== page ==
7 thoughts on “Trouble at Clean Water for Haiti

  1. Chris, I’m sorry to hear about the trouble you’ve had with your worker. Did he work for you very long? It is a hard thing to go through, finding a thief among your staff. I hope all is settled soon with no violence and things get back to normal.

  2. just another boring few days in mission life, huh? wow, I’m glad I just have to deal with teenagers…without guns. this has to have been so stressful for everyone, I will be praying for you all for peace and for a just resolution to the whole thing. what a mess! take care guys.

  3. Wow, how stressful and devistating! I am very sorry for your loss. It’s one for him and for so many people who depend on the clean water that you provide for them. 1 Peter 1:7 Hang in there, you guys are doing a wonderful work for so many! You are in our thoughts and prayers! ~Marilee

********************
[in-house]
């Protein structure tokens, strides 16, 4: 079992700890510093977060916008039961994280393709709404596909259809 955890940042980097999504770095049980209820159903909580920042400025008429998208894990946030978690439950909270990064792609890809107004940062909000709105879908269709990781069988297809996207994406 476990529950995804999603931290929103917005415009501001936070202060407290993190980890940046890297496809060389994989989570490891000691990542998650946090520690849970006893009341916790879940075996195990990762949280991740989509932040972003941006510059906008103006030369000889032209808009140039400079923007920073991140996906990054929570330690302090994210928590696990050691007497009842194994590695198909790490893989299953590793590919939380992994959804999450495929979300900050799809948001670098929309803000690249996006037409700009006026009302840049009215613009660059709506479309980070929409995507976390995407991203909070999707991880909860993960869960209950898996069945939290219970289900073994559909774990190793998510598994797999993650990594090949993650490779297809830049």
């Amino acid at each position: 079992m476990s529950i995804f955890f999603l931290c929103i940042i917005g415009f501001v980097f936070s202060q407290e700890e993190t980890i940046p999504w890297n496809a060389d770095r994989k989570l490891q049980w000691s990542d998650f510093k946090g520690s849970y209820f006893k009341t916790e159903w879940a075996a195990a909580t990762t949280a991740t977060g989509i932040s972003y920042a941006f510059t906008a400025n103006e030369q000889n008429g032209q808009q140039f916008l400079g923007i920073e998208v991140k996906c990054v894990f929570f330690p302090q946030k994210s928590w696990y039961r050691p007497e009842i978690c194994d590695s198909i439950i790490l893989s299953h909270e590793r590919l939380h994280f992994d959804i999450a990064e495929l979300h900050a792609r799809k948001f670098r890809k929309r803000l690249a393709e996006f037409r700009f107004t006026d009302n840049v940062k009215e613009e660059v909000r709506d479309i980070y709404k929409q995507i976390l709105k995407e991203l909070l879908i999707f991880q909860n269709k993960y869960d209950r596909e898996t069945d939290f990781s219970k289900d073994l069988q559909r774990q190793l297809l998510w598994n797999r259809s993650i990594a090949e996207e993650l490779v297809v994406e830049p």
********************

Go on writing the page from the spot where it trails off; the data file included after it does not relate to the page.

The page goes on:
4. Kelly, Michel worked for us for about a year. Jean-Renaud recommended him and now he is very, very angry. As with our other workers, I had helped Michel out in a number of other ways in addition to just giving him work. It’s quite a way to say thank you. I would feel a lot better about this if it had been someone from outside the mission.

  5. Hi,I had a similar situation with some staff in Haiti – stealing the bags we used to put chicken feed into.The hardest was the betrayal,and I had to pay the police not to beat them.The theft still bothers me many years later,and I remember it clearly.I had given these employees many favors over the time they had worked with us.
    Keep up the great work with the filters guys.

  6. “You’re under arrest, and you can come with us peacefully or we can beat you first and you can come with us anyway.” Michel said something, I don’t remember what, and I hit him.”

    What’s this cheap talk all about? Chris sounds like a thug. Why was it necessary for Chris to threaten Michel with a beating? Why was it necessary for Chris to hit Michel?

Leave a Comment

Fill in your details below or click an icon to log in: Logo

You are commenting using your account. Log Out /  Change )

Google+ photo

You are commenting using your Google+ account. Log Out /  Change )

Twitter picture

You are commenting using your Twitter account. Log Out /  Change )

Facebook photo

You are commenting using your Facebook account. Log Out /  Change )


Connecting to %s